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Moongarden - Voyeur CD (album) cover




Symphonic Prog

3.81 | 139 ratings

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4 stars Italian prog stalwarts Moongarden are back with another album, consistently producing new material at a regular pace. Their past discography as revealed a few gems ('Songs from the Lighthouse' was a real cracker) as well as few average ones without any duds, as they have always sought to move beyond the classic RPI mode and vie for a more contemporary style that reflects the 21st century. Keyboardist/stick maestro Cristiano Roversi has reassembled a new crew in Mattia Scalfaro on drums (replacing the supremely talented Maurizio di Tollo) as well as second guitarist Dimitri Sardini, to complement the long-time crew of axeman Davide Cremoni, bassist Mirko Tagliasacchi and singer/violinist Simone Baldini Tosi. The concept here involves the contemplative evocations from a peeping tom voyeur who enjoys observing, through the use of modern technology, on how people live in a typical modern chicken-coop high-rise apartment building. What makes this such a fascinating listen is the stellar musicianship displayed, as all are exemplary performers, albeit not the most technical material ever, it nevertheless possesses a unchallengeable seduction, the guitars brash and courageous, the keyboard work definitely modern symphonic with occasional electronic winks that define the times. The rhythmic foundation is the most overtly hi-tech, both icy and insistent, at times robotic in a good sense, as drummer Scalfaro blends the past with some slick programming touches. Though broken down into 11 tracks, the entire menu just flows into another chapter somewhat seamlessly, providing an almost cinematographic feel, segueing perfectly into a determined whole. Each piece has a variety of innovative sounds and tones that keep things on the boiling point.

Run into the lobby and up the staircase, Vickey the voyeur seeks out new visual pleasures within the tight confines of communal existence, finding victims of analysis and formatting those covert impressions into musical form. 'Voyeur part 1' sets the elevator route perfectly with some delicious sounds, segueing into the ultra-urban cool electronica of 'Vickey Mouse', a swooshing piece that rekindles a smattering of influences, from No-Man, the Underground to RPWL, with Simone's urgent vocals leading the smooth crew forever forward.

The glossy delivery continues on 'Barbiturates Gentleman', owner of a lovely Genesis-like chorus and a great hoarse vocal that enthusiastically becomes appealing, especially when shouldered by some vocoder echoes. The violin enters the fray in timely fashion amid the gargantuan mellotron swirls, combining again the past with the future, followed up a sublime and extended guitar solo, part Hackett and part Holdsworth. Gorgeous stuff. The highpoint arrives with heavier 'Mr. Moore', a crafty piece of pugnacious prog with fashionable sounds, rhythmic pulse that spans the gamut between slick and solid, winking at recent Porcupine Tree, blending cannonading drums and chop-chop riffs that give the meat some muscularity. Roversi adorns this artillery with a fine synthesizer salvo that is all about restraint and experimentation. The axe solo on the other head, is twirling and sensitive to the nth degree.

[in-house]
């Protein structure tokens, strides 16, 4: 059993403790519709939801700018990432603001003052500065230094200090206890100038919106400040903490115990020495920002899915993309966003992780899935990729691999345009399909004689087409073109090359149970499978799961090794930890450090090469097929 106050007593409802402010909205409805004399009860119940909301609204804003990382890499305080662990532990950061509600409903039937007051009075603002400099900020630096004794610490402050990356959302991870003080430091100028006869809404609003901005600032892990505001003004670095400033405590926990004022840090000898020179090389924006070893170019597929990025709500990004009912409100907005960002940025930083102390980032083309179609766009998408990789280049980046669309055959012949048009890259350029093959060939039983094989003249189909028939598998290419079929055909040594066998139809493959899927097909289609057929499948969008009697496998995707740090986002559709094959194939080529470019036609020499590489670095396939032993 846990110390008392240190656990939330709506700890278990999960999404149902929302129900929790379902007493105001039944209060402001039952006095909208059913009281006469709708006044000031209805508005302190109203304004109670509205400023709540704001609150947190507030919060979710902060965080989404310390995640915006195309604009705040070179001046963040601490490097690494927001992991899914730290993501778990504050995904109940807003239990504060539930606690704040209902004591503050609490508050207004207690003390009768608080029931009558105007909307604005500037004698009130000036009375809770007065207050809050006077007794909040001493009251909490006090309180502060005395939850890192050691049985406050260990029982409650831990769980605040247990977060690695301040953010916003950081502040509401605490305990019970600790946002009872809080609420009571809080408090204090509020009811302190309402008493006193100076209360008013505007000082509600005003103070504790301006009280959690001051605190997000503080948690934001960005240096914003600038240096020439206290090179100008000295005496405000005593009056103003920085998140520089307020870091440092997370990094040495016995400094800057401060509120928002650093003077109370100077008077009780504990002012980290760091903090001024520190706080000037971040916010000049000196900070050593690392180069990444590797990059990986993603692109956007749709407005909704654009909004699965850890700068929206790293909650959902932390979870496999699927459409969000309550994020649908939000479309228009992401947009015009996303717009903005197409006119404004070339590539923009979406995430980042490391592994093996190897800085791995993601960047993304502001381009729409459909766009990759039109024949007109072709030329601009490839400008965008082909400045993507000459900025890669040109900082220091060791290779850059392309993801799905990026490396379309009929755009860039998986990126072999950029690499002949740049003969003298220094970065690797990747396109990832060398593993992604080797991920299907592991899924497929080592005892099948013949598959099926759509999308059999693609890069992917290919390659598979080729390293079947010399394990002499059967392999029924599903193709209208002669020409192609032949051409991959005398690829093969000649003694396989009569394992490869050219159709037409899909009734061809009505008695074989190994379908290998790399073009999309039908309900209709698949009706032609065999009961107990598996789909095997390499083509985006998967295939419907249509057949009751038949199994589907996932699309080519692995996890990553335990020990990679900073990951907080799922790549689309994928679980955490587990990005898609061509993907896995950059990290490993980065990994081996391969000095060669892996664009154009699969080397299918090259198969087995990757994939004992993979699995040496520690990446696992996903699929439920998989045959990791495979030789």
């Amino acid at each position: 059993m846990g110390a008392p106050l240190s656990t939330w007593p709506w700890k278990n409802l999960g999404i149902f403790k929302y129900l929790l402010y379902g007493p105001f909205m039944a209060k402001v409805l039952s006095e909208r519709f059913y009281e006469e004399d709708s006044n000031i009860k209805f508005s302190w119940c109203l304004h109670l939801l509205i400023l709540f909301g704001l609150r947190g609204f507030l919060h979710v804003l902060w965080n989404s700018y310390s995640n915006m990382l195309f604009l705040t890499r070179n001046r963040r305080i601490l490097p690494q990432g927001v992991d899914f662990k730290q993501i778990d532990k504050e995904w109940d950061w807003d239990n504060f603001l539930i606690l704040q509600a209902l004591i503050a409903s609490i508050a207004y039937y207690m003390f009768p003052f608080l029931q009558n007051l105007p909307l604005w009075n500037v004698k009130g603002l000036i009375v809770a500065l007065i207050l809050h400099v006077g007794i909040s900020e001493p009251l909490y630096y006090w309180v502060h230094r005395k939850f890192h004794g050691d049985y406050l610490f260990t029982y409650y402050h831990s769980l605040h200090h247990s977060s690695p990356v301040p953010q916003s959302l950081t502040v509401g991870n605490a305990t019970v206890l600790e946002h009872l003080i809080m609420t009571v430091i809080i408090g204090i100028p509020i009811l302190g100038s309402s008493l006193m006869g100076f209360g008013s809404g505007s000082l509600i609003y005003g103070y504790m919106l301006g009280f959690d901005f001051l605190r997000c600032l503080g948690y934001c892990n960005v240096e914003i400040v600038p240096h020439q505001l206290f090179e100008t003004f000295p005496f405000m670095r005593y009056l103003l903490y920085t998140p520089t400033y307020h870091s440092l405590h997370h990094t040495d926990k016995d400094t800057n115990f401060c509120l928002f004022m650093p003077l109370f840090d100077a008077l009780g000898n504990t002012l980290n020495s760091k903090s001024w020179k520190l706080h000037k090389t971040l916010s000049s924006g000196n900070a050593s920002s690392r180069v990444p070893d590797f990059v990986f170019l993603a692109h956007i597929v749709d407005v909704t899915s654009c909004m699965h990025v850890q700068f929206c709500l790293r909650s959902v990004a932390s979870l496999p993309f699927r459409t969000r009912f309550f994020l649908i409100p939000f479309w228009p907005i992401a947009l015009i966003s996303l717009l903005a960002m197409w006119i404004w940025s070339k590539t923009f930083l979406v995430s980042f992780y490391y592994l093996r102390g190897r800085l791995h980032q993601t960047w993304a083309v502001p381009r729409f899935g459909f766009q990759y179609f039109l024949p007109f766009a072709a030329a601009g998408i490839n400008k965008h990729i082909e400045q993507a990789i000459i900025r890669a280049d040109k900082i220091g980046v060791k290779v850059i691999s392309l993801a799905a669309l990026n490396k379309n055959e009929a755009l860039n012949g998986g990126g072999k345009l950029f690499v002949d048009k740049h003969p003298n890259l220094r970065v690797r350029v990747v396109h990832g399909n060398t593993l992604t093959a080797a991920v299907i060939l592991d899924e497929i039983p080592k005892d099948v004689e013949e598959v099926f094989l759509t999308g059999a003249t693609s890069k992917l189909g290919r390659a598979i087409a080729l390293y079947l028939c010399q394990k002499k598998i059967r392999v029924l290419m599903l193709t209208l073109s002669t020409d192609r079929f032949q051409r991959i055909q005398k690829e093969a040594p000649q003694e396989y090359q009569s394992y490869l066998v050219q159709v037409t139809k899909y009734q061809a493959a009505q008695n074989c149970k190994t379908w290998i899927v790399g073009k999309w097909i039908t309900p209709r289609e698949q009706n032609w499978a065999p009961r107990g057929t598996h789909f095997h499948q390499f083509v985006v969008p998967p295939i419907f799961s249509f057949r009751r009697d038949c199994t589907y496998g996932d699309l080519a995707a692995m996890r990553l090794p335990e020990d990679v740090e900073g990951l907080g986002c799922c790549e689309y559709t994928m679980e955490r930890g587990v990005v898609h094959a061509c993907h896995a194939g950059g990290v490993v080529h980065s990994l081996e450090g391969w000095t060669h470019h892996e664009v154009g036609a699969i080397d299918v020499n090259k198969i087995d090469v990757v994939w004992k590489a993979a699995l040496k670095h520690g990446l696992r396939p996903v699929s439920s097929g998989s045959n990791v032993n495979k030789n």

Next up,'The Usurper' combines classic prog with explorative electronica to a new haunting level, using a multitude of effects and sounds that add anguish, pain and disbelief to the arrangement. Everything is alluring here, the anxious vocals and the delirious guitar solo, all snugly framed by the rhythm section. The shorter 'Shiny Eyes' is perhaps the most immediate song here, though the subject matter is not exactly happy, it is nevertheless pumped by a rather powerful theme that keeps things simple, a bit like current Pineapple Thief or earlier U2, jangling guitars notwithstanding.

'TV Queen' is the polar opposite, as heavy dual guitars carve a sinuous furrow, booming bass rumbles in the foreground while Simone growls the innuendo-laden subject matter. The dense mellotron torrents add confusion and camouflage to the reality of it all, the drums pummeling with unfettered desperation. The flow keeps growing as the band includes a lovely instrumental section as a separate track but without the slightest pause, a neat way the finish off a bruising piece of work.

To complete the deal, 'Message from the Last Floor' has a rather ominous tone, echoing piano and mechanical percussion in the forefront, Simone doing a fine job on the microphone once again. Bassist Tagliasacchi lets his fingers run over his fret board, but the guitars really steal the show, tossing off some delicate licks with little pretense. The mood here becomes slightly more bombastic and grandiose, sweeping upward and spiraling in total control. A terrific piece once again that will confound the skeptical fans.

The churning 'Voyeur Part 2' turns off the lights on this seasoned affair, a delightful addition to any ongoing Moongarden collection and most definitely an icon for those fans looking for newer sounds, while still remaining firmly in the progressive rock camp. This hard-working and consistently likable band certainly deserves a little more adulation from the progressive community.

4.5 Peeping Toms

tszirmay | 4/5 |


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